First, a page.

Fixed multibracket braces – This type of dental braces consists of brackets cemented to each tooth, and an archwire that connects each one. The orthodontist adjusts or changes the wire on a regular basis to train the teeth into proper alignment.
Removable devices – There are many non-fixed dental braces available to treat a malocclusion. Retainers, headgear and palate expanders are amongst the most common. Retainers are generally used to hold the teeth in the correct position whilst the jawbone grows properly around them.
Invisalign® – These dental aligners are removable and invisible to the naked eye. Invisalign works in much the same way as fixed dental braces, but do not impact the aesthetics of the smile. Not all patients are candidates for Invisalign.
If you have any questions about malocclusions, please contact us at York Dental Group.
Tempro-Mandibular Joint Dysfunction Syndrome (TMJ) is a common condition affecting a wide variety of people. TMJ is characterized by severe headaches, jaw pain of varying degrees, grinding teeth, and an intermittent ringing in the ears. The vast majority of TMJ sufferers are unaware that the root cause of these problems is something that a dentist can effectively treat.
The symptoms of TMJ are debilitating and can greatly interfere with every day life. The comfort and general well being of the patient is at the heart of the dental practice, so pain relief is the first consideration of the dentist. The dentist is able to test, diagnose, and devise an immediate plan to treat the underlying causes of the TMJ disorder.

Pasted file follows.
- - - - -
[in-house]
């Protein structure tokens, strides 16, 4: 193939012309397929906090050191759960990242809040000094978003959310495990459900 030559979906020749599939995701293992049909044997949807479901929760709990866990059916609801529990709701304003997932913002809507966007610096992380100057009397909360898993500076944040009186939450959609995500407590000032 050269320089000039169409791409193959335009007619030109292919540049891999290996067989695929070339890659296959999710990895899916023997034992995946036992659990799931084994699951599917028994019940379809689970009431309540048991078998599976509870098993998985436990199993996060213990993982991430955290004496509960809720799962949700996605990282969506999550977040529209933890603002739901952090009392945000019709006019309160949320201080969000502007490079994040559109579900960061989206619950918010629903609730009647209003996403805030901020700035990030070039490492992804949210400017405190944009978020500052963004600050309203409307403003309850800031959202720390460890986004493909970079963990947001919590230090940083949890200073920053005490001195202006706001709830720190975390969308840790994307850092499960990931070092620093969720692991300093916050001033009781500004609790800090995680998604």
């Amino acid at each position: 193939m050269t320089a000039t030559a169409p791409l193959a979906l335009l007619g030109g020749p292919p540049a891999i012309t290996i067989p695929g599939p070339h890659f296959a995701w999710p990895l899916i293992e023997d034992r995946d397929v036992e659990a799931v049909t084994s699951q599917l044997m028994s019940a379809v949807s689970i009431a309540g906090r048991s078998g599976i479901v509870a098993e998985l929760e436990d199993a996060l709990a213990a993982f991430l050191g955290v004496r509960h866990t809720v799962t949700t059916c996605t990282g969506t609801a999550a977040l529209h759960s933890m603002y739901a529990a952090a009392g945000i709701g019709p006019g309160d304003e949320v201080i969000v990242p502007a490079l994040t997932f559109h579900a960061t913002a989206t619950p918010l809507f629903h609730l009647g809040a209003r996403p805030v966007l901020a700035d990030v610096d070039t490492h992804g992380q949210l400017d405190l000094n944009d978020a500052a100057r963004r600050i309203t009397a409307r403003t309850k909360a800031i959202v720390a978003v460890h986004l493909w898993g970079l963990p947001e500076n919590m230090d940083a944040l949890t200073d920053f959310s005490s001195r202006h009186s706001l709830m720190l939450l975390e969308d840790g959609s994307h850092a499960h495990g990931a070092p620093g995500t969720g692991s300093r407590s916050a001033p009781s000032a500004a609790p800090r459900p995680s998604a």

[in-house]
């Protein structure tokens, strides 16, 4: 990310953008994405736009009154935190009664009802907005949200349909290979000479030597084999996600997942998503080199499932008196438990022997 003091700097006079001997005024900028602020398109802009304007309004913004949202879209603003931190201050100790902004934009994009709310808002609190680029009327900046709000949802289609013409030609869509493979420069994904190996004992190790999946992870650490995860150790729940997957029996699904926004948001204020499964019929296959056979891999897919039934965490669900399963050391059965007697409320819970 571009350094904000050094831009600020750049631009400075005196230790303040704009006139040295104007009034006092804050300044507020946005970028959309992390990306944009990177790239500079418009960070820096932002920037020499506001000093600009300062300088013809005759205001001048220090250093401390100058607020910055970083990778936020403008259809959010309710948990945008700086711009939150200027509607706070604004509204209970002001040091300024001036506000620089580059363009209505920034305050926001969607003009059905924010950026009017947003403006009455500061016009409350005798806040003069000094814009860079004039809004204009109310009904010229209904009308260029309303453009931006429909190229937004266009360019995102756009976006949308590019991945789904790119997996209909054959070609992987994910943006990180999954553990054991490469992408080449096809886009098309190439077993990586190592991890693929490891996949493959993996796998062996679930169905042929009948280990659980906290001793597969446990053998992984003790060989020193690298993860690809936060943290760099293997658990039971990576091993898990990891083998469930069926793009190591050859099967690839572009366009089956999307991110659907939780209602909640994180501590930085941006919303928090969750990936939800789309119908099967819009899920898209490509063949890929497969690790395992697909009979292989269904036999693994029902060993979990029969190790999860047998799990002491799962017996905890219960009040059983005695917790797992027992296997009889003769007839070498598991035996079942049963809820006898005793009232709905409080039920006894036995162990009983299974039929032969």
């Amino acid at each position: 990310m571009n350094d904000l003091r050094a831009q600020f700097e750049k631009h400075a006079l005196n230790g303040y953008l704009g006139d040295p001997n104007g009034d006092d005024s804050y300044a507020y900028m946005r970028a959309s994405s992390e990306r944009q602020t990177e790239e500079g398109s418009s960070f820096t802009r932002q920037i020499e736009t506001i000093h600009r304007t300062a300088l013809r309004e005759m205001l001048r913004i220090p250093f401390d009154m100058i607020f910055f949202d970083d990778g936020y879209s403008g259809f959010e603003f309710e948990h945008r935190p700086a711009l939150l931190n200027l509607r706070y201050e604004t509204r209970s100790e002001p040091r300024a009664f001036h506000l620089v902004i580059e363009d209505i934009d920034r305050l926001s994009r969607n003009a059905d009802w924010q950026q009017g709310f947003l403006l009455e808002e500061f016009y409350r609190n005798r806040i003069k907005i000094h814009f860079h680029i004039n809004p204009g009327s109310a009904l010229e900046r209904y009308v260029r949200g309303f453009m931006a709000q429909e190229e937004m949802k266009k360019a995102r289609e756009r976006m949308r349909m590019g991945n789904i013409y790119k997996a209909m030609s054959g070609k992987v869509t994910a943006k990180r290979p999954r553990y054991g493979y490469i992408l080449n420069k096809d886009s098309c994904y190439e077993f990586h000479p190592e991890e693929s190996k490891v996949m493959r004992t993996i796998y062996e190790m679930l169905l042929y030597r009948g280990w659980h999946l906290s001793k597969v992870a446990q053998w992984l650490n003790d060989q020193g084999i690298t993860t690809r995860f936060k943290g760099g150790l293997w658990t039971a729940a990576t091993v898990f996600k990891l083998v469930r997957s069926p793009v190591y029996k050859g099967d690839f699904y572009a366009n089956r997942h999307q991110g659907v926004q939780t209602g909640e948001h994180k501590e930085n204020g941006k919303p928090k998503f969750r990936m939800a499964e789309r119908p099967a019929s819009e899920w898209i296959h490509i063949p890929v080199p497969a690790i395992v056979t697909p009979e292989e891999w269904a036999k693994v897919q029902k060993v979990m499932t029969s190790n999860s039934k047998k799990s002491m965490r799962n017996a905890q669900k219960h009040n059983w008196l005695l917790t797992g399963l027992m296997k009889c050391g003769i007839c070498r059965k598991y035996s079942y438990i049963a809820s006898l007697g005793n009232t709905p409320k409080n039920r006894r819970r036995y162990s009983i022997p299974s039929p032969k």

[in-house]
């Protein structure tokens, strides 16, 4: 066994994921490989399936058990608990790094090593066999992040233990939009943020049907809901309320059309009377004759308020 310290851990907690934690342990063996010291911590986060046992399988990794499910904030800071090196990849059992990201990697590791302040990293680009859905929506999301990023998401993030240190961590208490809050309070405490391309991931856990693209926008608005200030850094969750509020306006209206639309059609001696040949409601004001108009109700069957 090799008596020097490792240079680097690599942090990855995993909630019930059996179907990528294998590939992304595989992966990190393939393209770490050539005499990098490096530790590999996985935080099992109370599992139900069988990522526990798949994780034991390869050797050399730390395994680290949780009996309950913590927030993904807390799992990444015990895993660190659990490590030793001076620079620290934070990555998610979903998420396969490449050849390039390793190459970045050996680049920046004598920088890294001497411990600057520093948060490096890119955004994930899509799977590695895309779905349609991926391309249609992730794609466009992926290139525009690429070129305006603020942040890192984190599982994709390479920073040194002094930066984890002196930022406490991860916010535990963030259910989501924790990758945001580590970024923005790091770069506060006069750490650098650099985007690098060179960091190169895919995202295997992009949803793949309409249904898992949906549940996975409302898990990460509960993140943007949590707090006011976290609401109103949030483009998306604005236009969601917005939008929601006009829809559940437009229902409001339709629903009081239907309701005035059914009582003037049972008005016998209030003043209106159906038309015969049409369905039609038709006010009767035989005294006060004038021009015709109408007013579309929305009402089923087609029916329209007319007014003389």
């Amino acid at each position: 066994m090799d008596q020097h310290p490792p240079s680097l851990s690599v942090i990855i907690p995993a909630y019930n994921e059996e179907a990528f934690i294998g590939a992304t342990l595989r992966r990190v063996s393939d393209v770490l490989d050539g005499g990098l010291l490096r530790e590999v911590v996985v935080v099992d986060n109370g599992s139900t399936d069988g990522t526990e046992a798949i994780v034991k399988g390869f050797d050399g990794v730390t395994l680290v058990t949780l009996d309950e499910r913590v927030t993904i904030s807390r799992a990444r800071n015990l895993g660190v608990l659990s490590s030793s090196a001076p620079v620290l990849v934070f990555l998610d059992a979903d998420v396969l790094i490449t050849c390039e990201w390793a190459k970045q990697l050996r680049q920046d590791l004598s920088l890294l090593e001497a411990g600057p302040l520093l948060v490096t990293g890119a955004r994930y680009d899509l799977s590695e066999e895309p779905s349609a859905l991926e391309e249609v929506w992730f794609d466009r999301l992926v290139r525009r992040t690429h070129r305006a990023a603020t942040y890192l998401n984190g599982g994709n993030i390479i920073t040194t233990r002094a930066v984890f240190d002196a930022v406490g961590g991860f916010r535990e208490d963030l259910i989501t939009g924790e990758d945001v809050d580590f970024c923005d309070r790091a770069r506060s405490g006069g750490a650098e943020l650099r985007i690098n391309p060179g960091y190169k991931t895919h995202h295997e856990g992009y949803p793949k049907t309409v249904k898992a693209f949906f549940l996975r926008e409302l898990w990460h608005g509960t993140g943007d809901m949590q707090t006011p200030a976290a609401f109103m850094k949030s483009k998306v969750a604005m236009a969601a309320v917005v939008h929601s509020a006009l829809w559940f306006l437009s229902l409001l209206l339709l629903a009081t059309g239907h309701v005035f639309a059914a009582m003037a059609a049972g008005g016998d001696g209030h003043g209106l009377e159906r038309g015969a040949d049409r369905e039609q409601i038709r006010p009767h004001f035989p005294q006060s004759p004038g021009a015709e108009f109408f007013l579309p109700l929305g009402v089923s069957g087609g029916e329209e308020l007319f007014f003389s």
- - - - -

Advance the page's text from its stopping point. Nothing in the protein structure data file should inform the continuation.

Reasons for treating TMJ
TMJ sufferers report that their symptoms generally worsen during periods of prolonged or unexpected stress, and that intense outbreaks of the condition can lead to neck pain and dizziness.
The most common cause of TMJ is the misalignment of the teeth, often called “bad bite.” It is possible for the dentist to realign or adjust the teeth without the need for painful or expensive surgeries. The realignment/adjustment will stop the pounding headaches, the jaw pain, and the dizziness.
The grinding teeth symptom is particularly common and usually occurs at night. The grinding will eventually erode the structure of the teeth and lead to much more severe dental problems in the future. Untreated TMJ is one of the prime underlying factors in eroded jawbones and loose teeth.
It is important for anyone experiencing the symptoms of TMJ to visit the dentist for an exact diagnosis.
What does treating TMJ involve?
TMJ could be a result of several different problems. Bad bite is the most common, but an injury resulting from a blow to the meniscus cartilage is also a possibility. Initially, the dentist will thoroughly examine the jaw area, the patients bite, take x-rays, and review the patient’s history in order to make an accurate diagnosis and recommend necessary treatment.